Dr. Dru Copeland, a clinical psychologist with twenty-five years of experience in treating addictions and eating disorders, suggests that for women in their 20’s, the idea of thinness goes beyond simply feeling attractive. “We’re in a culture that places high value on thinness, and that’s an age where identity issues are taking hold; people want to be seen as successful, and thinness is a part of that ‘success image'”.

If we relate thinness to success and cigarettes to thinness, it is no wonder it’s hard for so many women to give them up. However, if we can move into a more positive mindset, we will be doing ourselves a huge favor. Copeland explains that people who quit smoking in their 20’s will probably have an easier time quitting than people of other age groups. “I always tell people that age – You are so lucky! In terms of habit breaking, people in their twenties have a natural advantage because they simply have not been smoking as long as someone who’s 45 and wants to quit. I have a great admiration for that group of quitters because they can change the rest of their lives.”

The way we shape our experience is related to our attitude. Perhaps we need to convince ourselves that the decision to quit is not about giving something up – it’s about enhancing the quality of our lives. If we can put our transition into perspective, perhaps the few pounds of weight we gain or the lifestyle changes we have to make to keep them off will seem insignificant.

You may be thinking, “This attitude adjustment is all well and good, but what the hell am I supposed to do about zipping my pants up in the morning?” Get help! The amount of resources available to would-be quitters is amazing. One quick search on the Internet will flood you with information. From entire health/fitness programs to simple lists of tips, there is information available for any future non-smoker.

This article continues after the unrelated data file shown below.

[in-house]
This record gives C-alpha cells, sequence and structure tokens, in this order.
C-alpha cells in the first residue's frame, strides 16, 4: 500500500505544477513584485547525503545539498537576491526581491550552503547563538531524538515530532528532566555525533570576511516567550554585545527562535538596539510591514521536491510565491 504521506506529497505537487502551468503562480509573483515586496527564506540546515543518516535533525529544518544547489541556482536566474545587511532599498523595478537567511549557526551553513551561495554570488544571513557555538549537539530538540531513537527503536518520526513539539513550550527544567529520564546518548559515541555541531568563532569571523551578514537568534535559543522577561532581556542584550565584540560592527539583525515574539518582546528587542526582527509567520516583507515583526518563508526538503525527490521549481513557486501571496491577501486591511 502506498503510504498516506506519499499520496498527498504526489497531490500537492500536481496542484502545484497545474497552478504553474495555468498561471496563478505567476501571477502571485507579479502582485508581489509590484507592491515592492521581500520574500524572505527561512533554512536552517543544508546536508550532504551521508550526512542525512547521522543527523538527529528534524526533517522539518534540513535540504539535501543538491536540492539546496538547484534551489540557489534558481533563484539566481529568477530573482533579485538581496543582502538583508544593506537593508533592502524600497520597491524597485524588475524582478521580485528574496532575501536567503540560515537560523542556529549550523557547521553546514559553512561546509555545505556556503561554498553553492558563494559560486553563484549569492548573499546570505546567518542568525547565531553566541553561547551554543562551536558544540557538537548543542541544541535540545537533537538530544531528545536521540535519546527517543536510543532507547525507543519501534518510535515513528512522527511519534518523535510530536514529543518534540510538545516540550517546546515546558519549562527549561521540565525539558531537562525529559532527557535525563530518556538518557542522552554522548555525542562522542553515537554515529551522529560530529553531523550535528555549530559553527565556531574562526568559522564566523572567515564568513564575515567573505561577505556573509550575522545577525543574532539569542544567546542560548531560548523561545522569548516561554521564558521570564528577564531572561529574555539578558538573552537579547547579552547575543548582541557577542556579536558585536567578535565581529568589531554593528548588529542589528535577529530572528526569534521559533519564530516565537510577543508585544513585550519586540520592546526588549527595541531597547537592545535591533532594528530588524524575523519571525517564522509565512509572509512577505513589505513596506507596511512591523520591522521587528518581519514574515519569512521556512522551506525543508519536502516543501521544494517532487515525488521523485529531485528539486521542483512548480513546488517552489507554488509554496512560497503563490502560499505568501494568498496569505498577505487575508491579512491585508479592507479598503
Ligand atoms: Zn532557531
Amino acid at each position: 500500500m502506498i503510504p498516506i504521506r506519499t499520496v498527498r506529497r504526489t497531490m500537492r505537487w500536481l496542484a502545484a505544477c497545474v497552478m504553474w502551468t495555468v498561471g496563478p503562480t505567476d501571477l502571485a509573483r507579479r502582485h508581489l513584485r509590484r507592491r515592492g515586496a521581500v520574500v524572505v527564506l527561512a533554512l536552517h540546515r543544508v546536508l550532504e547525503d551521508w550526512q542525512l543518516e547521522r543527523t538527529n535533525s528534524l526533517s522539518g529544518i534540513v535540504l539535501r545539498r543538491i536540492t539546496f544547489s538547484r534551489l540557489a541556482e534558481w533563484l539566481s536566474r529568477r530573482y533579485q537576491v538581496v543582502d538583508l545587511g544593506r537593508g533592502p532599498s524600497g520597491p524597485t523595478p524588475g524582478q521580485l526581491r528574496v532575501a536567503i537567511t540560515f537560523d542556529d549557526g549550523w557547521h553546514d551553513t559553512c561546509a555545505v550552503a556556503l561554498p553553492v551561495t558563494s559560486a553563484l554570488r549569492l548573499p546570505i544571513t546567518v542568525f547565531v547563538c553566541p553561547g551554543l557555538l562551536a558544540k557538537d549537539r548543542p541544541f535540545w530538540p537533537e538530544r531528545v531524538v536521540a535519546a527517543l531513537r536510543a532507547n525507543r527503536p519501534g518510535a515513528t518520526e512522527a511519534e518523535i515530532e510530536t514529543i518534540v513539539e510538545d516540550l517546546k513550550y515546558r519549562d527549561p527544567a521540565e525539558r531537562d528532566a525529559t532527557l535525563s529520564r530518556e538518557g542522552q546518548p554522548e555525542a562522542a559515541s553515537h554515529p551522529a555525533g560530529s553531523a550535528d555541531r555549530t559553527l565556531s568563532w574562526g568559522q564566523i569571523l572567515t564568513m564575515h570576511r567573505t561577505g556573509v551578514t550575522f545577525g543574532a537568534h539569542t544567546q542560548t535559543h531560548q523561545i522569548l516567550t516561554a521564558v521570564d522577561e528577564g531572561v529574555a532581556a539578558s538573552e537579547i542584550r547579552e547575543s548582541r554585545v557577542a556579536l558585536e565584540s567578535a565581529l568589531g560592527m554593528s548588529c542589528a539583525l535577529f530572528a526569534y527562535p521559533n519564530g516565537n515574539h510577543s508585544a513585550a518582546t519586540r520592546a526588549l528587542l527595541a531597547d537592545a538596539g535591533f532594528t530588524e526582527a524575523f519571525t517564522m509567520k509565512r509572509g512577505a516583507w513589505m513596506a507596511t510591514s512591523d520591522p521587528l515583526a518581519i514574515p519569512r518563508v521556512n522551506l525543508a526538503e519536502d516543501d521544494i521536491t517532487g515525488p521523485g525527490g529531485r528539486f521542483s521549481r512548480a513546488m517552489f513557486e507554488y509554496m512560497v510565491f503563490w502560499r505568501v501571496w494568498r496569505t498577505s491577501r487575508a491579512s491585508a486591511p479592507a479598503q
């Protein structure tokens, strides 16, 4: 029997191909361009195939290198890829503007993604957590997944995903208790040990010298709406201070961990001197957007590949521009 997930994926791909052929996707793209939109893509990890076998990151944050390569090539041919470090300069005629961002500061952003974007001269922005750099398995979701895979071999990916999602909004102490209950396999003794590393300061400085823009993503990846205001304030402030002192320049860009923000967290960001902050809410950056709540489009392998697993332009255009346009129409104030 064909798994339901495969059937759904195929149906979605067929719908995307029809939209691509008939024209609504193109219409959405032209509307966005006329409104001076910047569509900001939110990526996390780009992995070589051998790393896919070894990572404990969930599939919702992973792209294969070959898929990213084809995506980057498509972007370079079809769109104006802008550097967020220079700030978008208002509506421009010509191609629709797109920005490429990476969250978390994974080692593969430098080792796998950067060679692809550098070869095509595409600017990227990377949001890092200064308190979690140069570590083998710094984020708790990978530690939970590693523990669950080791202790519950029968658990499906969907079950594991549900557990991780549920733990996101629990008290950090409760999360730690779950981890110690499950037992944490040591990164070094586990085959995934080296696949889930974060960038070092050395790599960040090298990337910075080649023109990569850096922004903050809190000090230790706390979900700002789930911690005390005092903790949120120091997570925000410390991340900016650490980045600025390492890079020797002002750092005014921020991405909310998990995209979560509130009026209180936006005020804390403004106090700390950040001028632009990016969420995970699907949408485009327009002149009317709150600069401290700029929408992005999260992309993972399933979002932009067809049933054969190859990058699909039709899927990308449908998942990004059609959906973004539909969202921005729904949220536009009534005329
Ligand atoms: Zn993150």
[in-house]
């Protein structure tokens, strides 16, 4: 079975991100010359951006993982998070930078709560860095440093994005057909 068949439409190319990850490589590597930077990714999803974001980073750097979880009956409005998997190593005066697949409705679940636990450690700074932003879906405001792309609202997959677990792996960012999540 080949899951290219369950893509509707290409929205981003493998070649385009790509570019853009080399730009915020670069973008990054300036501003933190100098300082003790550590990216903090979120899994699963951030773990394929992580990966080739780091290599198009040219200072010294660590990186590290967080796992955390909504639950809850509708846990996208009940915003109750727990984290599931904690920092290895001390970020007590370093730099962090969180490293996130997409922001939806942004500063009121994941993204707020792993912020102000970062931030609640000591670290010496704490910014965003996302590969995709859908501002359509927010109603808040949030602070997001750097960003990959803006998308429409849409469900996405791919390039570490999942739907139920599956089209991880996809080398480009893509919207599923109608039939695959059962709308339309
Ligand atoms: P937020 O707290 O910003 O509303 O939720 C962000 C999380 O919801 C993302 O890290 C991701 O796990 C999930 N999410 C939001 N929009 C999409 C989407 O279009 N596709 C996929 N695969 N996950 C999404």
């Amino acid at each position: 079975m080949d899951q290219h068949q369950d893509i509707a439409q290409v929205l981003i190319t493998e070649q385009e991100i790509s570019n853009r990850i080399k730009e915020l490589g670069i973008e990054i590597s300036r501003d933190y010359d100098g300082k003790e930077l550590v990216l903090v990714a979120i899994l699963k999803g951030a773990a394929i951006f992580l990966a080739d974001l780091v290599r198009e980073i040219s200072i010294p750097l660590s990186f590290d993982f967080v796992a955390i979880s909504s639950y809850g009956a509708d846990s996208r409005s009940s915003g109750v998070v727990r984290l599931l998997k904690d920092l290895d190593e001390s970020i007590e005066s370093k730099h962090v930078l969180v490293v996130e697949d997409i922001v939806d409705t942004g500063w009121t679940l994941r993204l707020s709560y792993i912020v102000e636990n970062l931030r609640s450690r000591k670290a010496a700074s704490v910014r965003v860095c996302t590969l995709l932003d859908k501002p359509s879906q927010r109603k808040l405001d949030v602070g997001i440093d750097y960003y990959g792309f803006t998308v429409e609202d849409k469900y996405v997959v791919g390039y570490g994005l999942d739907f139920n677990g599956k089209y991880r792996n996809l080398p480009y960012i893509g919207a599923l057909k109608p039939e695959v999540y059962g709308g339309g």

If you’re not interested in professional help to keep the pounds off, you might be interested in something like The How to Quit Smoking And Not Gain Weight Cookbook. The Cookbook is a great resource for satisfying recipes and information on which smoking cessation aids work best and why. Each recipe also has a “Health Check” which explains why it is tasty and healthy for ex-smokers. For example, a recipe for an iced mocha latte notes that “The sugar in this recipe can help boost the seratonin levels in your brain that were previously raised by nicotine, and thus give you a sense of calm and pleasure.” The recipe for melon popsicles reminds that “These frozen treats are a great alternative to a cigarette after a meal, and help gratify the urge to put something in the mouth.”

The most important advice to a would-be quitter is: Have a plan. “Using a strategy to control your cravings and keep the weight off will be so much more effective than just saying ‘I’m quitting!’ on impulse and then having no idea on how to handle what your body will throw at you,” advises Dr. Copeland.

I have almost a month of non-smoking under my belt. True, that belt is being fastened a little looser these days, but with all the help I have available to me, I’m confident that I won’t be poking any new holes into it.